13 found
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  1.  42
    Moral psychology is relationship regulation: Moral motives for unity, hierarchy, equality, and proportionality.Tage Shakti Rai & Alan Page Fiske - 2011 - Psychological Review 118 (1):57-75.
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  2.  24
    The Sudden Devotion Emotion: Kama Muta and the Cultural Practices Whose Function Is to Evoke It.Alan Page Fiske, Beate Seibt & Thomas Schubert - 2019 - Emotion Review 11 (1):74-86.
    When communal sharing relationships suddenly intensify, people experience an emotion that English speakers may label, depending on context, “moved,” “touched,” “heart-warming,” “nostalgia,” “patriotism,” or “rapture”. We call the emotion kama muta. Kama muta evokes adaptive motives to devote and commit to the CSRs that are fundamental to social life. It occurs in diverse contexts and appears to be pervasive across cultures and throughout history, while people experience it with reference to its cultural and contextual meanings. Cultures have evolved diverse practices, (...)
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  3.  27
    Moment-to-moment changes in feeling moved match changes in closeness, tears, goosebumps, and warmth: time series analyses.Thomas W. Schubert, Janis H. Zickfeld, Beate Seibt & Alan Page Fiske - 2018 - Cognition and Emotion 32 (1):174-184.
  4.  41
    The lexical fallacy in emotion research: Mistaking vernacular words for psychological entities.Alan Page Fiske - 2020 - Psychological Review 127 (1):95-113.
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  5.  37
    Moment-to-moment changes in feeling moved match changes in closeness, tears, goosebumps, and warmth: time series analyses.Thomas W. Schubert, Janis H. Zickfeld, Beate Seibt & Alan Page Fiske - 2016 - Cognition and Emotion:1-11.
    Feeling moved or touched can be accompanied by tears, goosebumps, and sensations of warmth in the centre of the chest. The experience has been described frequently, but psychological science knows little about it. We propose that labelling one’s feeling as being moved or touched is a component of a social-relational emotion that we term kama muta. We hypothesise that it is caused by appraising an intensification of communal sharing relations. Here, we test this by investigating people’s moment-to-moment reports of feeling (...)
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  6.  7
    The Role of Social Relational Emotions for Human-Nature Connectedness.Evi Petersen, Alan Page Fiske & Thomas W. Schubert - 2019 - Frontiers in Psychology 10.
    Little is known about the psychological processes that can explain how connectedness to nature evolves. From social psychology, we know that emotions play an essential role when connecting to others. In this article, we argue that social connectedness and connectedness to nature are underpinned by the same emotions. More specifically, we propose that social relational emotions are crucial to understanding the process, how humans connect to nature. Beside other emotions, kama muta (Sanskrit: being moved by love) might play a particular (...)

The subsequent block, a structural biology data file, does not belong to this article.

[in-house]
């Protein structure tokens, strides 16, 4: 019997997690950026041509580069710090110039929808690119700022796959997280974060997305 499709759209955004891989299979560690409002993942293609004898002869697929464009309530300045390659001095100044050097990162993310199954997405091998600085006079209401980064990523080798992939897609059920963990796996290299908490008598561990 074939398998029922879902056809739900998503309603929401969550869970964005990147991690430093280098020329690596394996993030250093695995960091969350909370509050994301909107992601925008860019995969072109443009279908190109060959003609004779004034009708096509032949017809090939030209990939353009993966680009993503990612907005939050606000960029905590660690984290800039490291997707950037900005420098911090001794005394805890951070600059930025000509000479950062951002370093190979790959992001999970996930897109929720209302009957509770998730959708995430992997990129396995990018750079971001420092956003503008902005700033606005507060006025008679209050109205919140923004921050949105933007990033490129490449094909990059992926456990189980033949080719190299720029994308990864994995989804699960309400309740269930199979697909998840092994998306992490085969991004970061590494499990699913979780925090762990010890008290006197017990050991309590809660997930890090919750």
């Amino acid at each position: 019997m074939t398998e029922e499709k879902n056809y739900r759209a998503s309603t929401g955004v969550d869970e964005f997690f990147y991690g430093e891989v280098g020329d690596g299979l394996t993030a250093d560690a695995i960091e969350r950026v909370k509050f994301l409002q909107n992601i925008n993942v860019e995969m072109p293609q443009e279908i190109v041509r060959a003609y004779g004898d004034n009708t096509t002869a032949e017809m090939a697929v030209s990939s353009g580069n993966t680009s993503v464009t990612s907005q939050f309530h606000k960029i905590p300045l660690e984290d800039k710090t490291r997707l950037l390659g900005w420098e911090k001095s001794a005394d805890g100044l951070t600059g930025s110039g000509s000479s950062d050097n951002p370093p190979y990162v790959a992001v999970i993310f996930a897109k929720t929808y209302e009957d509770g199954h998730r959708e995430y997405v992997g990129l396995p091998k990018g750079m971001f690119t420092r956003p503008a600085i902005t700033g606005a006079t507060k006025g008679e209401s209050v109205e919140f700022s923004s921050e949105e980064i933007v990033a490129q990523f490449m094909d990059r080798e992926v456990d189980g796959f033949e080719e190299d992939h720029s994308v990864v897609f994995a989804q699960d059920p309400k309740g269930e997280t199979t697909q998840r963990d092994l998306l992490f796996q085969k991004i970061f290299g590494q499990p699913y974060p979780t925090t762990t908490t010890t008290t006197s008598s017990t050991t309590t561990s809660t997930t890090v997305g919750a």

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  7. The Best-Loved Story of All Time: Overcoming All Obstacles to Be Reunited, Evoking Kama Muta.Beate Seibt, Thomas W. Schubert & Alan Page Fiske - 2017 - Evolutionary Studies in Imaginative Culture 1 (1):67-70.
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  8.  16
    Too Cute for Words: Cuteness Evokes the Heartwarming Emotion of Kama Muta.Kamilla Knutsen Steinnes, Johanna Katarina Blomster, Beate Seibt, Janis H. Zickfeld & Alan Page Fiske - 2019 - Frontiers in Psychology 10.
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  9.  8
    The Self-Organizing Social Mind.John Bolender & Alan Page Fiske - 2010 - Bradford.
    A proposal that the basic mental models used to structure social interaction result from self-organization in brain activity.
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  10.  25
    Cultural Rituals and Obsessive‐Compulsive Disorder: Is There a Common Psychological Mechanism?Siri Dulaney & Alan Page Fiske - 1994 - Ethos: Journal of the Society for Psychological Anthropology 22 (3):243-283.
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  11.  10
    Relativity within Moose (“Mossi”) Culture: Four Incommensurable Models for Social Relationships.Alan Page Fiske - 1990 - Ethos: Journal of the Society for Psychological Anthropology 18 (2):180-204.
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  12.  12
    Introduction.Alan Page Fiske & Kathryn F. Mason - 1990 - Ethos: Journal of the Society for Psychological Anthropology 18 (2):131-139.
  13. Relational incentives theory.Jana Gallus, Joseph Reiff, Emir Kamenica & Alan Page Fiske - 2022 - Psychological Review 129 (3):586-602.
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